Squash 435 Terry Helmer 3

Squash 405 Gary Spiel 4

Watermelon 146 Mark Bardin 1

Watermelon 139 Christine Daaé 2

…

Watermelon 132 Meg Giry 5

Watermelon 129 Joseph Buquet 6

Now we have row numbers starting at 1 for each category.

This will allow us, for instance, to pull the top three entries from each

category. This is really the *best* choice to fulfill our original task of

picking who receives prizes.

### Using ROW_NUMBER() with PARTITION BY and ORDER BY with a Common Table

Expression

Just like RANK() and DENSE_RANK(), you can’t do this:

SELECT

…

ROW_NUMBER() OVER (

PARTITION BY Category

ORDER BY Weight DESC

) AS RowNumber

FROM dbo.ContestResults

WHERE RowNumber <= 3

You get “Invalid column name ‘RowNumber’.” So, we turn again to Common Table

Expressions (CTEs) or table variables. I think the CTEs are cleaner, so I will

only illustrate that and not table variables.

**Common Table Expression:**

WITH t

AS (

SELECT

…

ROW_NUMBER() OVER (

PARTITION BY Category

ORDER BY Weight DESC

) AS RowNumber

FROM dbo.ContestResults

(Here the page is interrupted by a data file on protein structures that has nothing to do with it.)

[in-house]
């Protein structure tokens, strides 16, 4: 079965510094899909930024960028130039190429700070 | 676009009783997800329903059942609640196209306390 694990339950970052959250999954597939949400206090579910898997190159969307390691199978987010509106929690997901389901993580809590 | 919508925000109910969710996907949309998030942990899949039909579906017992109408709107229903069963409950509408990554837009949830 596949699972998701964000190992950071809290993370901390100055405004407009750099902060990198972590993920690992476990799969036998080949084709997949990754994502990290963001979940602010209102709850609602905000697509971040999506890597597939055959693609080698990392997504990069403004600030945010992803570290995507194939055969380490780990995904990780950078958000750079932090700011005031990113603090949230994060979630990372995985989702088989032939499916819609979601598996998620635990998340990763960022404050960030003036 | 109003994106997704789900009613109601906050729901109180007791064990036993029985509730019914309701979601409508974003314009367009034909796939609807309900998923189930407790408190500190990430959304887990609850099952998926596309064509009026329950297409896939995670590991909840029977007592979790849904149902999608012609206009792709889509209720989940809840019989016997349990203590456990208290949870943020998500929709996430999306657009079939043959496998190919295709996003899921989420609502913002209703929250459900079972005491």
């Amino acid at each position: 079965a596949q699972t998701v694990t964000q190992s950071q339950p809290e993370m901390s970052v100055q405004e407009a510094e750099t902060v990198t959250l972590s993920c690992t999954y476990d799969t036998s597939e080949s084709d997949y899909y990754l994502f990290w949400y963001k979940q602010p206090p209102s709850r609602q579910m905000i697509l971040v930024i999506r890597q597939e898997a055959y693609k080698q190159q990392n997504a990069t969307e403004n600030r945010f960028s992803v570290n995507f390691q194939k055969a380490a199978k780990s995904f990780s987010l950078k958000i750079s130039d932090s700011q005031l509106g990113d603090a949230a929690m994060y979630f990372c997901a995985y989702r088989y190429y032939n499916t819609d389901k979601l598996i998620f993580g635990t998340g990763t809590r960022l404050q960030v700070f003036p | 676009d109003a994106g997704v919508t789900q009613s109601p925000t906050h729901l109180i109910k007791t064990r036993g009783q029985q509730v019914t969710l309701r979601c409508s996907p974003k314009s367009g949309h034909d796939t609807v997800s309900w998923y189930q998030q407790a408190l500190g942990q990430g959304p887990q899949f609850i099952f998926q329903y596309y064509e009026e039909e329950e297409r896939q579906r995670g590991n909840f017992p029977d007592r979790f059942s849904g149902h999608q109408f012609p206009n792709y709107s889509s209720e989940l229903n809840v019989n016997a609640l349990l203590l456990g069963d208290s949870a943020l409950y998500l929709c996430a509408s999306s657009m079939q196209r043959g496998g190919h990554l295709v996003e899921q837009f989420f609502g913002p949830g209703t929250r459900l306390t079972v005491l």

)

SELECT

…

RowNumber

FROM t

WHERE RowNumber <= 3

ORDER BY Category, RowNumber

**Results:**

Category Weight Entrant RowNumber

———- —— ——————- ———

Pumpkin 716 Chad Johnson 1

Pumpkin 679 Dan Gardner 2

Pumpkin 679 George Kopsell 3

Squash 462 Dan Gardner 1

Squash 462 Harvey Zale 2

Squash 435 Terry Helmer 3

Watermelon 146 Mark Bardin 1

Watermelon 139 Christine Daaé 2

Watermelon 139 Carlotta Giudicelli 3

### A Real-World ROW_NUMBER() Example: Most Recent Entry by Person

I have had to use ROW_NUMBER() multiple times recently for a

specific requirement. We have a user action that happens multiple times, and we

have to pull only the *most recent* entry for each person. ROW_NUMBER() is